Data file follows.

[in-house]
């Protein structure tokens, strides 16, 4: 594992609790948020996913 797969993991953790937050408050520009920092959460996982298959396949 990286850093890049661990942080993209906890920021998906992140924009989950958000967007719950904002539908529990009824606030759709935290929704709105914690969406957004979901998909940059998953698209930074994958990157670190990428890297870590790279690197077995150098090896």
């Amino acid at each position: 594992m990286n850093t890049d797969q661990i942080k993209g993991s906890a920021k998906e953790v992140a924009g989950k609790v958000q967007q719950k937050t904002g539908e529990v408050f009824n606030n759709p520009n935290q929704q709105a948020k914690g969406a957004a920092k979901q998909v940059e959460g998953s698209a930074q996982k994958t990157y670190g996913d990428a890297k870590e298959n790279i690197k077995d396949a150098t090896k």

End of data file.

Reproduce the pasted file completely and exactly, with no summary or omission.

[in-house]
């Protein structure tokens, strides 16, 4: 594992609790948020996913 797969993991953790937050408050520009920092959460996982298959396949 990286850093890049661990942080993209906890920021998906992140924009989950958000967007719950904002539908529990009824606030759709935290929704709105914690969406957004979901998909940059998953698209930074994958990157670190990428890297870590790279690197077995150098090896």
């Amino acid at each position: 594992m990286n850093t890049d797969q661990i942080k993209g993991s906890a920021k998906e953790v992140a924009g989950k609790v958000q967007q719950k937050t904002g539908e529990v408050f009824n606030n759709p520009n935290q929704q709105a948020k914690g969406a957004a920092k979901q998909v940059e959460g998953s698209a930074q996982k994958t990157y670190g996913d990428a890297k870590e298959n790279i690197k077995d396949a150098t090896k």